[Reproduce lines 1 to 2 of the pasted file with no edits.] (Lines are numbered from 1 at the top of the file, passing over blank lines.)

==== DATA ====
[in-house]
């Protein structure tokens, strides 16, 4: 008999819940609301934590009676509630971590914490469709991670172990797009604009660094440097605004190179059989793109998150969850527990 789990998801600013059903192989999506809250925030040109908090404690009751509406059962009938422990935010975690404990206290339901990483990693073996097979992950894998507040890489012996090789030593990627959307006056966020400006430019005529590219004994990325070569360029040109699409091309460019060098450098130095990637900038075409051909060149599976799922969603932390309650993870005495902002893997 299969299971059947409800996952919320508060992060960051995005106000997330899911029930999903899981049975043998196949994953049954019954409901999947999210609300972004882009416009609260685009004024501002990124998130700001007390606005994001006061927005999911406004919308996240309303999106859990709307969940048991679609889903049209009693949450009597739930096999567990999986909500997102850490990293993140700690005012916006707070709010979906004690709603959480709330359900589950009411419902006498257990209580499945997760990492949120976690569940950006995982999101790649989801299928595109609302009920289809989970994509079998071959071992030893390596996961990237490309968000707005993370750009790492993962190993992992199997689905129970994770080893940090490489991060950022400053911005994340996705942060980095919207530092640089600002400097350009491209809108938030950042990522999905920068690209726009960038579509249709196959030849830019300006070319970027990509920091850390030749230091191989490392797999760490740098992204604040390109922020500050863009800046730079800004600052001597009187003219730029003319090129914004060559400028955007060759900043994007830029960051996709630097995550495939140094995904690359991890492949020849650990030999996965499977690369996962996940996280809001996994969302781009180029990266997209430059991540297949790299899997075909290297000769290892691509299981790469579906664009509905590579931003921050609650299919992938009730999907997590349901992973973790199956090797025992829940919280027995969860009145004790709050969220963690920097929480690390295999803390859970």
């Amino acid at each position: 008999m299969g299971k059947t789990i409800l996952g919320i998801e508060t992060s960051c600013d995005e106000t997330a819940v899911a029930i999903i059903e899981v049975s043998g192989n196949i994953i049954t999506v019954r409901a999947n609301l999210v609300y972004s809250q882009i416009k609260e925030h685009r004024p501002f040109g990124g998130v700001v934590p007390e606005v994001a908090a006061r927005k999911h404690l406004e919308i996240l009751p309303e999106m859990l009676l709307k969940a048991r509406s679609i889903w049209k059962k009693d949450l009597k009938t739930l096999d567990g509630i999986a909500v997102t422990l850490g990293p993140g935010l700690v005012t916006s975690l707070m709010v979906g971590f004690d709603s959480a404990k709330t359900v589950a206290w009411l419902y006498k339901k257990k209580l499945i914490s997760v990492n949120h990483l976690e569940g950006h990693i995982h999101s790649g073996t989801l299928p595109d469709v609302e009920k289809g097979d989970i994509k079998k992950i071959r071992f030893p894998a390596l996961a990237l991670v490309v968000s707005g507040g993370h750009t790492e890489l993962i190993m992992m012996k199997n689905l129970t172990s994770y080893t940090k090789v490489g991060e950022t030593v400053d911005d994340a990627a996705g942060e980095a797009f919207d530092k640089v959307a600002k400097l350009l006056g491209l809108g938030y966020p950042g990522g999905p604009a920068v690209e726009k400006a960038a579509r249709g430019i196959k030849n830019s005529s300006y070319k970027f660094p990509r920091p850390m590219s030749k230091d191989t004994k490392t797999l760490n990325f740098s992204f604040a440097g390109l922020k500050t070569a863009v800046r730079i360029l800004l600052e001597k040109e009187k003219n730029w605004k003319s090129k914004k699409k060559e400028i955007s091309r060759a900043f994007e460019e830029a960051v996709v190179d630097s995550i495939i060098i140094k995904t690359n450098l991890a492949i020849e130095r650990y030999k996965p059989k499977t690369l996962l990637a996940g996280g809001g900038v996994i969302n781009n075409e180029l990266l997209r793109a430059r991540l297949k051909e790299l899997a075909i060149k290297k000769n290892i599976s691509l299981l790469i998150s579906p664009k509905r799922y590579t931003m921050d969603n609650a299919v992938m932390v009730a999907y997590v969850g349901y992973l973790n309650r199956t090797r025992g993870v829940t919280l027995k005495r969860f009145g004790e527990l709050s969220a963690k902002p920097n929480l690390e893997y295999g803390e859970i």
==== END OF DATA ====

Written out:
[in-house]
């Protein structure tokens, strides 16, 4: 008999819940609301934590009676509630971590914490469709991670172990797009604009660094440097605004190179059989793109998150969850527990 789990998801600013059903192989999506809250925030040109908090404690009751509406059962009938422990935010975690404990206290339901990483990693073996097979992950894998507040890489012996090789030593990627959307006056966020400006430019005529590219004994990325070569360029040109699409091309460019060098450098130095990637900038075409051909060149599976799922969603932390309650993870005495902002893997 299969299971059947409800996952919320508060992060960051995005106000997330899911029930999903899981049975043998196949994953049954019954409901999947999210609300972004882009416009609260685009004024501002990124998130700001007390606005994001006061927005999911406004919308996240309303999106859990709307969940048991679609889903049209009693949450009597739930096999567990999986909500997102850490990293993140700690005012916006707070709010979906004690709603959480709330359900589950009411419902006498257990209580499945997760990492949120976690569940950006995982999101790649989801299928595109609302009920289809989970994509079998071959071992030893390596996961990237490309968000707005993370750009790492993962190993992992199997689905129970994770080893940090490489991060950022400053911005994340996705942060980095919207530092640089600002400097350009491209809108938030950042990522999905920068690209726009960038579509249709196959030849830019300006070319970027990509920091850390030749230091191989490392797999760490740098992204604040390109922020500050863009800046730079800004600052001597009187003219730029003319090129914004060559400028955007060759900043994007830029960051996709630097995550495939140094995904690359991890492949020849650990030999996965499977690369996962996940996280809001996994969302781009180029990266997209430059991540297949790299899997075909290297000769290892691509299981790469579906664009509905590579931003921050609650299919992938009730999907997590349901992973973790199956090797025992829940919280027995969860009145004790709050969220963690920097929480690390295999803390859970």